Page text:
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Cherokee County Courthouse Murals
Cherokee County Courthouse
Rusk, Texas

Text and Photos by Terry Jeanson
The 1941 Art-Moderne style Cherokee County courthouse in Rusk is not your run of the mill W.P.A. project. The attractive stone veneer sets it apart from some other modern courthouses of the time period, but it is the inside of the courthouse that really deserves more attention.

It is becoming apparent to me that some of the finest artists in Texas are residents of our state's jails. About five or six years ago, a Cherokee County inmate was enlisted to create a mural of the history of Cherokee County on the upper floor of the courthouse. The mural extends from the east to the west side of the building and is, mostly, in chronological order. The ground floor also contains portraits of famous Texans, famous Cherokee County residents and local heroes. The walls of the first floor are also lined with vintage photographs of the county and, just like in the Anderson County courthouse in Palestine, District Court Judge Bascom Bentley has a plethora of his political and sports memorabilia displayed.

So, if you have the time, take a moment to explore, either here or at the courthouse and get to know the history of the people and places of Cherokee County.
Cherokee County mural of Caddo & Cherokee Indians, in Rusk Texas
Photo 1: Depiction of the early inhabitants of Cherokee County, the Caddo and Cherokee Indians, along with the Spanish missionaries.

Mural depicting Killough Massacre of 1838
Photo 2: The current monument dedicated to the Killough Massacre of 1838. To the left, Mrs. Killough and her baby son are being saved by a friendly Indian. To the right is an outline of Cherokee County and a portrait of General Thomas Jefferson Rusk, the namesake of the county seat.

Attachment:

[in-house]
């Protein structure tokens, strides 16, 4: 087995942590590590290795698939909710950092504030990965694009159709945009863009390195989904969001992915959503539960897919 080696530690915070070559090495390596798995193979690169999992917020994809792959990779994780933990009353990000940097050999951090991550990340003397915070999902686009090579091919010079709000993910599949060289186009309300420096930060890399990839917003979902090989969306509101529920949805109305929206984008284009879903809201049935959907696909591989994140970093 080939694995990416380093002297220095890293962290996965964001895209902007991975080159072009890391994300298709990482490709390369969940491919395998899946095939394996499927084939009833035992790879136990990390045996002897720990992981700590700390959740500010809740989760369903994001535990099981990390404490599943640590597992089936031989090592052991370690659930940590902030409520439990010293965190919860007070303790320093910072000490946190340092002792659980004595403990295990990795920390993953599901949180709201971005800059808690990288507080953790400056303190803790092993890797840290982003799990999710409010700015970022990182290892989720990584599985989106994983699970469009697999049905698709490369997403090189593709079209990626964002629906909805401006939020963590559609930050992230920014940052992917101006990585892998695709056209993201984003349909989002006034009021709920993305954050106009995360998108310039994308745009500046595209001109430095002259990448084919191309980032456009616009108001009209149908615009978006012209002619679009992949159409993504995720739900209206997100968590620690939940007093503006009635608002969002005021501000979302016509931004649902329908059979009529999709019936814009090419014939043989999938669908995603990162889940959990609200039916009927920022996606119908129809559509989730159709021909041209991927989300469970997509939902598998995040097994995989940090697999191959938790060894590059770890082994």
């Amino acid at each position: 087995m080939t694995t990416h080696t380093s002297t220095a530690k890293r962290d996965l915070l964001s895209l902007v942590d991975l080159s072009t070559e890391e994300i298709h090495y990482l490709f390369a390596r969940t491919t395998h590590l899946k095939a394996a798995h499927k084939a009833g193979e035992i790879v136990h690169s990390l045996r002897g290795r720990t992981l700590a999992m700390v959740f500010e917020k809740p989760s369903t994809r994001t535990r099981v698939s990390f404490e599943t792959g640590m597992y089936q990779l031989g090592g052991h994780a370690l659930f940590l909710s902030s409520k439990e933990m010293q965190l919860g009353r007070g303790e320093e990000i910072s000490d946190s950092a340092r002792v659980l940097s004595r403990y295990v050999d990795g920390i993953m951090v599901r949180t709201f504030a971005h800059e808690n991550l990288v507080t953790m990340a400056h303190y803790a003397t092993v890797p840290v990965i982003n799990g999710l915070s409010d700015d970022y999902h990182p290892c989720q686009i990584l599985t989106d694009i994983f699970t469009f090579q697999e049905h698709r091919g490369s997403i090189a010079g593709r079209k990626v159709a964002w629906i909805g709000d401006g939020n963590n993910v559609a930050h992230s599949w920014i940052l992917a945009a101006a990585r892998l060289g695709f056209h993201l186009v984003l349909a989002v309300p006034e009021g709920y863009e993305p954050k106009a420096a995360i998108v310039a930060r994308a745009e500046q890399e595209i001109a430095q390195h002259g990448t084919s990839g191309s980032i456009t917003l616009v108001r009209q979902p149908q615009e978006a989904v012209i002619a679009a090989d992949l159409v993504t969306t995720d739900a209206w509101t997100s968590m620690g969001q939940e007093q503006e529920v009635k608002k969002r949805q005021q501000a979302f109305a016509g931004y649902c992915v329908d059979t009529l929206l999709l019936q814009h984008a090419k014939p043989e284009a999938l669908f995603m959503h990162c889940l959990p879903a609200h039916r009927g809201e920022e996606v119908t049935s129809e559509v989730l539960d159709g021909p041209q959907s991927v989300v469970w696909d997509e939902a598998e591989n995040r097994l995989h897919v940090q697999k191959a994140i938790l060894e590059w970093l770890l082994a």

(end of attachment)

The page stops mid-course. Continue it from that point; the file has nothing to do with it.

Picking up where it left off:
Mural showing Forest Hill Plantation, Heroes of Texas Revolution
Photo 3: On the left is the Forest Hill Plantation which is in south central Cherokee County near Alto. The heroes of the Texas Revolution are seen perched over the Hatchett Ferry Inn that was built before 1850 on the Angelina River at the Nacogdoches and Cherokee County boundary. (It was torn down over 25 years ago.) On the extreme right is a portrait of Jim Hogg, who was born near Rusk and was the first native Texan to become the state's governor. The house he was born in is also depicted.

Mural of Confederate soldiers from Cherokee County  Texas
Photo 4: Honoring the over 2,000 men from Cherokee County who served in the Civil War. The Confederate Memorial on the courthouse grounds is seen in the center of this picture.

Mural depicting Rusk and Jacksonville, Texas
Photo 5: Antique steam engines still roll into Rusk as part of the Texas State Railroad. The gray building is the Lon Morris College in Jacksonville. The portrait is of John Benjamin Kendrick. Born near Jacksonville, Kendrick went to Wyoming on a cattle drive, settled there and became the Wyoming state governor in 1914 and later a U.S. Senator. I think the red building on the right is the old Rusk Penitentiary building and the buildings behind it are the manufacturing plants where prisoners worked, building things like the dome for the State Capitol.

Mural of Rusk's Footbridge,  Jacksonville's Tomato Queen and Tomato Bowl,  Texas
Photo 6: On the left is the 546 foot bridge in Footbridge Garden Park in Rusk. Built in 1861 to cross a flood prone valley, it is thought to be the nation's longest footbridge. In the middle is the Tomato Queen of Jacksonville in a field of tomato vines. On top right is the Tomato Bowl Stadium in Jacksonville. Underneath that is the Jacksonville Baptist College and a depiction of Cherokee County soldiers in World War I.

Cherokee County Courthouse mural, Rusk Texas
Photo 7: The final section of the mural shows the current county courthouse in front of several historic buildings on the square in Rusk. In the top left corner is a portrait honoring Captain Francis W. Townsend, a Cherokee County resident who was declared missing in action in the Vietnam War.

Text and photos (July 2007) by Terry Jeanson

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